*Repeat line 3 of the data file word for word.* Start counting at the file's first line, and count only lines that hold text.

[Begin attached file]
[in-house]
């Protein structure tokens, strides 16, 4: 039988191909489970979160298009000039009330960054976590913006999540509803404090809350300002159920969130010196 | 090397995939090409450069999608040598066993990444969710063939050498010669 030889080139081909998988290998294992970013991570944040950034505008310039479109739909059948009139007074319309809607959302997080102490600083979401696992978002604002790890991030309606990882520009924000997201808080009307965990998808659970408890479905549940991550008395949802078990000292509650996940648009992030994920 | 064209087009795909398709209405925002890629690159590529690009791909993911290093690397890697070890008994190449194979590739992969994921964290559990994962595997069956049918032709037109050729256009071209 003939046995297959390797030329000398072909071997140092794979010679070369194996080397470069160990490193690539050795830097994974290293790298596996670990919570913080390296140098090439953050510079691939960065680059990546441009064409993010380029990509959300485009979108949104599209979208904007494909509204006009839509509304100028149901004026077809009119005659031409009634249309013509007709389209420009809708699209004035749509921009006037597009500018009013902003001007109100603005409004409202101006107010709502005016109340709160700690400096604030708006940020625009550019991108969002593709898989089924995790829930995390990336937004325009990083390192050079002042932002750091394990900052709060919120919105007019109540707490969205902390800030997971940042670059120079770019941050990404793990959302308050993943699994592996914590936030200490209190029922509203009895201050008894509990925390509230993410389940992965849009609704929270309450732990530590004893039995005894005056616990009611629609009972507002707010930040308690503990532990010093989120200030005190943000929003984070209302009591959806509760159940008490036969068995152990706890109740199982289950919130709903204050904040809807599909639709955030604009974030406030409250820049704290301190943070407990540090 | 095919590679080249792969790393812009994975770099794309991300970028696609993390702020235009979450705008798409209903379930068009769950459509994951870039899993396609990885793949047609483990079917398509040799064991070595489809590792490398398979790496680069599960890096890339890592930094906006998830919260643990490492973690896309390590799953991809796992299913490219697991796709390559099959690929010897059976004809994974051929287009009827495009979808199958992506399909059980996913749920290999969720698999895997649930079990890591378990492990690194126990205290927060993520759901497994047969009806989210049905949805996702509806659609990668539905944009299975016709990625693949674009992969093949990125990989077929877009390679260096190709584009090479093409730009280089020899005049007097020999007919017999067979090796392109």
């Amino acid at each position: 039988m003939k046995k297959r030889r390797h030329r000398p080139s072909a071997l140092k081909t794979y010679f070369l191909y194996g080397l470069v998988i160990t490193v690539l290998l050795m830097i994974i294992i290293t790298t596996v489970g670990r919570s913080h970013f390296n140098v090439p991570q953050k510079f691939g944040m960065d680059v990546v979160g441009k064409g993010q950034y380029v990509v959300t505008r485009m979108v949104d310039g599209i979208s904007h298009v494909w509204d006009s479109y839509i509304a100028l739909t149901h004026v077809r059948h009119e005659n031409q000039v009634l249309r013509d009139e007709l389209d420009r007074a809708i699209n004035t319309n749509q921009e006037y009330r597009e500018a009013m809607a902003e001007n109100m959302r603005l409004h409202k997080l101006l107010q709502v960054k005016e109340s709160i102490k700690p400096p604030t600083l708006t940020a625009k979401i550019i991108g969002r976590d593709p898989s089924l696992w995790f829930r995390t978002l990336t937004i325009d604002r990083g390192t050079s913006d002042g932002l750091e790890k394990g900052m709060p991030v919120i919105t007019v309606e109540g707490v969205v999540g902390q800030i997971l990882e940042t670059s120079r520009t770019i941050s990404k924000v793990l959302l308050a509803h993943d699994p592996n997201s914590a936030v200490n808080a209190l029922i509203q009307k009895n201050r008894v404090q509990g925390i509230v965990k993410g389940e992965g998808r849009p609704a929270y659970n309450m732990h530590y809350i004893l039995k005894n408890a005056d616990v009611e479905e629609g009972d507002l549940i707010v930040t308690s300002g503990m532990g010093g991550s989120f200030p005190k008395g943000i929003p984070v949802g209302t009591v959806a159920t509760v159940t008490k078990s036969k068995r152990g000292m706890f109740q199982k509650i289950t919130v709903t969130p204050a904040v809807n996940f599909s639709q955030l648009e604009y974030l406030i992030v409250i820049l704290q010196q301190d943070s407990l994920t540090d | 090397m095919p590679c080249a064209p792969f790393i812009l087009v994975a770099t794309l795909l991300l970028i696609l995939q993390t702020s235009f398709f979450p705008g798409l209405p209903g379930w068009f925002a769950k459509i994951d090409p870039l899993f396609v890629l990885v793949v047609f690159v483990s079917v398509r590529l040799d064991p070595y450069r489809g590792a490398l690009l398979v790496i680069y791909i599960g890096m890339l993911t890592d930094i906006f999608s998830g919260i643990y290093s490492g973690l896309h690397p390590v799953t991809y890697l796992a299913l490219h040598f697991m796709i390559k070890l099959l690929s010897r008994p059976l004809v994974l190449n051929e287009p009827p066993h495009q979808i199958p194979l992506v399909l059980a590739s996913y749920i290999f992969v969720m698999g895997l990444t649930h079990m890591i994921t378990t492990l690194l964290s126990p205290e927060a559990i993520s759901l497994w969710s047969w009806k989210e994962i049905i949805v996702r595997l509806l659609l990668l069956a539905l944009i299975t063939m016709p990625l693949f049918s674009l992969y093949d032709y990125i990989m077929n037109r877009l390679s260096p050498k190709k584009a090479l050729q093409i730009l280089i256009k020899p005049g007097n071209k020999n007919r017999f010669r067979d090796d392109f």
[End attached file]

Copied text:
């Amino acid at each position: 039988m003939k046995k297959r030889r390797h030329r000398p080139s072909a071997l140092k081909t794979y010679f070369l191909y194996g080397l470069v998988i160990t490193v690539l290998l050795m830097i994974i294992i290293t790298t596996v489970g670990r919570s913080h970013f390296n140098v090439p991570q953050k510079f691939g944040m960065d680059v990546v979160g441009k064409g993010q950034y380029v990509v959300t505008r485009m979108v949104d310039g599209i979208s904007h298009v494909w509204d006009s479109y839509i509304a100028l739909t149901h004026v077809r059948h009119e005659n031409q000039v009634l249309r013509d009139e007709l389209d420009r007074a809708i699209n004035t319309n749509q921009e006037y009330r597009e500018a009013m809607a902003e001007n109100m959302r603005l409004h409202k997080l101006l107010q709502v960054k005016e109340s709160i102490k700690p400096p604030t600083l708006t940020a625009k979401i550019i991108g969002r976590d593709p898989s089924l696992w995790f829930r995390t978002l990336t937004i325009d604002r990083g390192t050079s913006d002042g932002l750091e790890k394990g900052m709060p991030v919120i919105t007019v309606e109540g707490v969205v999540g902390q800030i997971l990882e940042t670059s120079r520009t770019i941050s990404k924000v793990l959302l308050a509803h993943d699994p592996n997201s914590a936030v200490n808080a209190l029922i509203q009307k009895n201050r008894v404090q509990g925390i509230v965990k993410g389940e992965g998808r849009p609704a929270y659970n309450m732990h530590y809350i004893l039995k005894n408890a005056d616990v009611e479905e629609g009972d507002l549940i707010v930040t308690s300002g503990m532990g010093g991550s989120f200030p005190k008395g943000i929003p984070v949802g209302t009591v959806a159920t509760v159940t008490k078990s036969k068995r152990g000292m706890f109740q199982k509650i289950t919130v709903t969130p204050a904040v809807n996940f599909s639709q955030l648009e604009y974030l406030i992030v409250i820049l704290q010196q301190d943070s407990l994920t540090d | 090397m095919p590679c080249a064209p792969f790393i812009l087009v994975a770099t794309l795909l991300l970028i696609l995939q993390t702020s235009f398709f979450p705008g798409l209405p209903g379930w068009f925002a769950k459509i994951d090409p870039l899993f396609v890629l990885v793949v047609f690159v483990s079917v398509r590529l040799d064991p070595y450069r489809g590792a490398l690009l398979v790496i680069y791909i599960g890096m890339l993911t890592d930094i906006f999608s998830g919260i643990y290093s490492g973690l896309h690397p390590v799953t991809y890697l796992a299913l490219h040598f697991m796709i390559k070890l099959l690929s010897r008994p059976l004809v994974l190449n051929e287009p009827p066993h495009q979808i199958p194979l992506v399909l059980a590739s996913y749920i290999f992969v969720m698999g895997l990444t649930h079990m890591i994921t378990t492990l690194l964290s126990p205290e927060a559990i993520s759901l497994w969710s047969w009806k989210e994962i049905i949805v996702r595997l509806l659609l990668l069956a539905l944009i299975t063939m016709p990625l693949f049918s674009l992969y093949d032709y990125i990989m077929n037109r877009l390679s260096p050498k190709k584009a090479l050729q093409i730009l280089i256009k020899p005049g007097n071209k020999n007919r017999f010669r067979d090796d392109f």